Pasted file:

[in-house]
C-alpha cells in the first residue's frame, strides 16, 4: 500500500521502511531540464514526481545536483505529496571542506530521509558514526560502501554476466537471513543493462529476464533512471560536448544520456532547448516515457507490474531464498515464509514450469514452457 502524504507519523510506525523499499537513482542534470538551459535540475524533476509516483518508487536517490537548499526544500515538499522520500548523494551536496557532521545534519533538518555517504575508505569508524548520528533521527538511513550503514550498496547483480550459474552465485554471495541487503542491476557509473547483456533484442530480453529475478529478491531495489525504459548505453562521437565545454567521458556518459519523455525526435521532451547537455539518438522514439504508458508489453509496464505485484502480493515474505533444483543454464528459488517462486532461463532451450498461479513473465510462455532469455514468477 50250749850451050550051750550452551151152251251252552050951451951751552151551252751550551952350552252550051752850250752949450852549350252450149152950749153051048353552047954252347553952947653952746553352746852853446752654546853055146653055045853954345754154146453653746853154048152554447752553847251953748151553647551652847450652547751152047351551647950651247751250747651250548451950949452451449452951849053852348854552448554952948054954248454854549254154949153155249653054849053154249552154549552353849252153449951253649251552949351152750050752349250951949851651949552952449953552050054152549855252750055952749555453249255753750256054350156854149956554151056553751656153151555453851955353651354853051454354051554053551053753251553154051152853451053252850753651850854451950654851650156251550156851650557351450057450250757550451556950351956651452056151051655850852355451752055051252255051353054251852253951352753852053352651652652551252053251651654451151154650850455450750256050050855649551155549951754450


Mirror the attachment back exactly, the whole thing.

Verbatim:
[in-house]
C-alpha cells in the first residue's frame, strides 16, 4: 500500500521502511531540464514526481545536483505529496571542506530521509558514526560502501554476466537471513543493462529476464533512471560536448544520456532547448516515457507490474531464498515464509514450469514452457 502524504507519523510506525523499499537513482542534470538551459535540475524533476509516483518508487536517490537548499526544500515538499522520500548523494551536496557532521545534519533538518555517504575508505569508524548520528533521527538511513550503514550498496547483480550459474552465485554471495541487503542491476557509473547483456533484442530480453529475478529478491531495489525504459548505453562521437565545454567521458556518459519523455525526435521532451547537455539518438522514439504508458508489453509496464505485484502480493515474505533444483543454464528459488517462486532461463532451450498461479513473465510462455532469455514468477 50250749850451050550051750550452551151152251251252552050951451951751552151551252751550551952350552252550051752850250752949450852549350252450149152950749153051048353552047954252347553952947653952746553352746852853446752654546853055146653055045853954345754154146453653746853154048152554447752553847251953748151553647551652847450652547751152047351551647950651247751250747651250548451950949452451449452951849053852348854552448554952948054954248454854549254154949153155249653054849053154249552154549552353849252153449951253649251552949351152750050752349250951949851651949552952449953552050054152549855252750055952749555453249255753750256054350156854149956554151056553751656153151555453851955353651354853051454354051554053551053753251553154051152853451053252850753651850854451950654851650156251550156851650557351450057450250757550451556950351956651452056151051655850852355451752055051252255051353054251852253951352753852053352651652652551252053251651654451151154650850455450750256050050855649551155549951754450